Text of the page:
Who is a “competent” participant?
There is another layer to the challenges in obtaining appropriate informed consent, beyond the socio-economic factors hitherto discussed. A general understanding is that the person consenting to be part of a research procedure must be “competent”. However, a lack of clarity on who is or is not a competent participant breeds ambiguity in the procedure.
For people with compromised mental faculties, neurological and psychiatric conditions, assessing their ability to consent needs scientific measures. Standardised scales that discern capable from incapable subjects in consent-giving capacity do exist, especially for neuropsychiatric conditions like Alzheimer’s disease. The current research practice in India, however, lacks the use of such objective measures. Deeming a patient to be incompetent without a sound rationale can justify coercive treatment, and hence this matter must be dealt with great sensitivity.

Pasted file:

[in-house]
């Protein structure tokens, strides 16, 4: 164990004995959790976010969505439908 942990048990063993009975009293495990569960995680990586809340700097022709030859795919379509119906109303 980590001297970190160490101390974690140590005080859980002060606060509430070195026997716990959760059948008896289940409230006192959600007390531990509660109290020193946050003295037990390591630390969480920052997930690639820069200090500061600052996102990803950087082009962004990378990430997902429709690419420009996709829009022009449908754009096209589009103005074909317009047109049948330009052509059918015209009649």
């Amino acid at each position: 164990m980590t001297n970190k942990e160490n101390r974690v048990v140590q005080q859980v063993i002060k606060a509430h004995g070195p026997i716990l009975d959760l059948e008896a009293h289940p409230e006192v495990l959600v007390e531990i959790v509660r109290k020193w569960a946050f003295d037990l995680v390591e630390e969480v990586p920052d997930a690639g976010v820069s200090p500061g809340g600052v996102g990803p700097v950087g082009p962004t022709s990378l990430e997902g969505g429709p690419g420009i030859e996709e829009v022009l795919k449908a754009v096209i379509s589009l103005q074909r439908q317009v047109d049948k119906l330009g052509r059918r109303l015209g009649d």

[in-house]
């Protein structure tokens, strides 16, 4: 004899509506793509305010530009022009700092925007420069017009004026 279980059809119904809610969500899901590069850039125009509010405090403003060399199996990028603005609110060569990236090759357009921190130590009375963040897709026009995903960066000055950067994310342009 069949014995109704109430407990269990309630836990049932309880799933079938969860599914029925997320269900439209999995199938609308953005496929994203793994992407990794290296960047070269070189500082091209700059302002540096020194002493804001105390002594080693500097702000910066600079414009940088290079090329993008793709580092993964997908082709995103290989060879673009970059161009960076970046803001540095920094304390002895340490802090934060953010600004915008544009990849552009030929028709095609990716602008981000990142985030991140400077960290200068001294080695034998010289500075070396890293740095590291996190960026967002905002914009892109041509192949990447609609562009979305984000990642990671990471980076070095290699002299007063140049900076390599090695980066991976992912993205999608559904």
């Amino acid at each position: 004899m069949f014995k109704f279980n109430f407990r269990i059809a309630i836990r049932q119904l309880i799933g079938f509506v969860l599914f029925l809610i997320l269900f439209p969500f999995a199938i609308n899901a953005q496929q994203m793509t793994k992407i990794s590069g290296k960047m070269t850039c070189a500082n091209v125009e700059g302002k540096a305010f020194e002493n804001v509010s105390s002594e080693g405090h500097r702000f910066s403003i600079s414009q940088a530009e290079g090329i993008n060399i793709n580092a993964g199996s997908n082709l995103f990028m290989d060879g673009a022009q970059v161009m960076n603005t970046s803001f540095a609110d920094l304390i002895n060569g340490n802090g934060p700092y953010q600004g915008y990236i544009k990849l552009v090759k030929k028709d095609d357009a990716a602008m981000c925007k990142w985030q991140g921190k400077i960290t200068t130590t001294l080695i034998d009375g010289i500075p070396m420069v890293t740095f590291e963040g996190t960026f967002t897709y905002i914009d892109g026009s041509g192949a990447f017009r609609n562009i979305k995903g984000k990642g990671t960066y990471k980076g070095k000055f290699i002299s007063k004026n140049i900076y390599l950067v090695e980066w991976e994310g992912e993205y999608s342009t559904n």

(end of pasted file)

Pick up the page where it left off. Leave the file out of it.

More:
A research procedure may also involve children with varying cognitive levels, or in some cases, psychiatric conditions. Situations such as these call for special measures of consent. A child’s agreement to participate in a research is called assent. If a child objects to participating, i.e., dissents, the wish must be respected, even if he/she does not completely understand the nature of the study. The National Ethics Guidelines for Bio-Medical Research involving Children was issued by ICMR in 2017 in this respect. It states that for any research procedure, an oral assent is mandatory for children between 7 – 12 years of age under direct supervision of their parents, and a written assent for children of 13 – 18 years of age.